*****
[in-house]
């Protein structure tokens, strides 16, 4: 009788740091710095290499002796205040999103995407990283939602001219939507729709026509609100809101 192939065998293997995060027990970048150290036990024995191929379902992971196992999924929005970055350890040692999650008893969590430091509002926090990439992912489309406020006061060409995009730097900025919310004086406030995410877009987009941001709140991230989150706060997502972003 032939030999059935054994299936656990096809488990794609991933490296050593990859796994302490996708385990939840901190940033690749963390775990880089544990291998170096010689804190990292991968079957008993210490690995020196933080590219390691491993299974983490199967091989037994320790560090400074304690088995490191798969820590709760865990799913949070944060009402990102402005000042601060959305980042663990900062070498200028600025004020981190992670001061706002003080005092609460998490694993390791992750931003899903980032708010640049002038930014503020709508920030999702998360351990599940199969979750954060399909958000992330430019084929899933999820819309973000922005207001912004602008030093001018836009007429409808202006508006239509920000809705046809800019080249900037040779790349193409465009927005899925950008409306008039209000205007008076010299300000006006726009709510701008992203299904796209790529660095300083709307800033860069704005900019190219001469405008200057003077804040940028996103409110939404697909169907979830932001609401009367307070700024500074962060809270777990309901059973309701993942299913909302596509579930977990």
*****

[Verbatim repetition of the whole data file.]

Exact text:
[in-house]
């Protein structure tokens, strides 16, 4: 009788740091710095290499002796205040999103995407990283939602001219939507729709026509609100809101 192939065998293997995060027990970048150290036990024995191929379902992971196992999924929005970055350890040692999650008893969590430091509002926090990439992912489309406020006061060409995009730097900025919310004086406030995410877009987009941001709140991230989150706060997502972003 032939030999059935054994299936656990096809488990794609991933490296050593990859796994302490996708385990939840901190940033690749963390775990880089544990291998170096010689804190990292991968079957008993210490690995020196933080590219390691491993299974983490199967091989037994320790560090400074304690088995490191798969820590709760865990799913949070944060009402990102402005000042601060959305980042663990900062070498200028600025004020981190992670001061706002003080005092609460998490694993390791992750931003899903980032708010640049002038930014503020709508920030999702998360351990599940199969979750954060399909958000992330430019084929899933999820819309973000922005207001912004602008030093001018836009007429409808202006508006239509920000809705046809800019080249900037040779790349193409465009927005899925950008409306008039209000205007008076010299300000006006726009709510701008992203299904796209790529660095300083709307800033860069704005900019190219001469405008200057003077804040940028996103409110939404697909169907979830932001609401009367307070700024500074962060809270777990309901059973309701993942299913909302596509579930977990």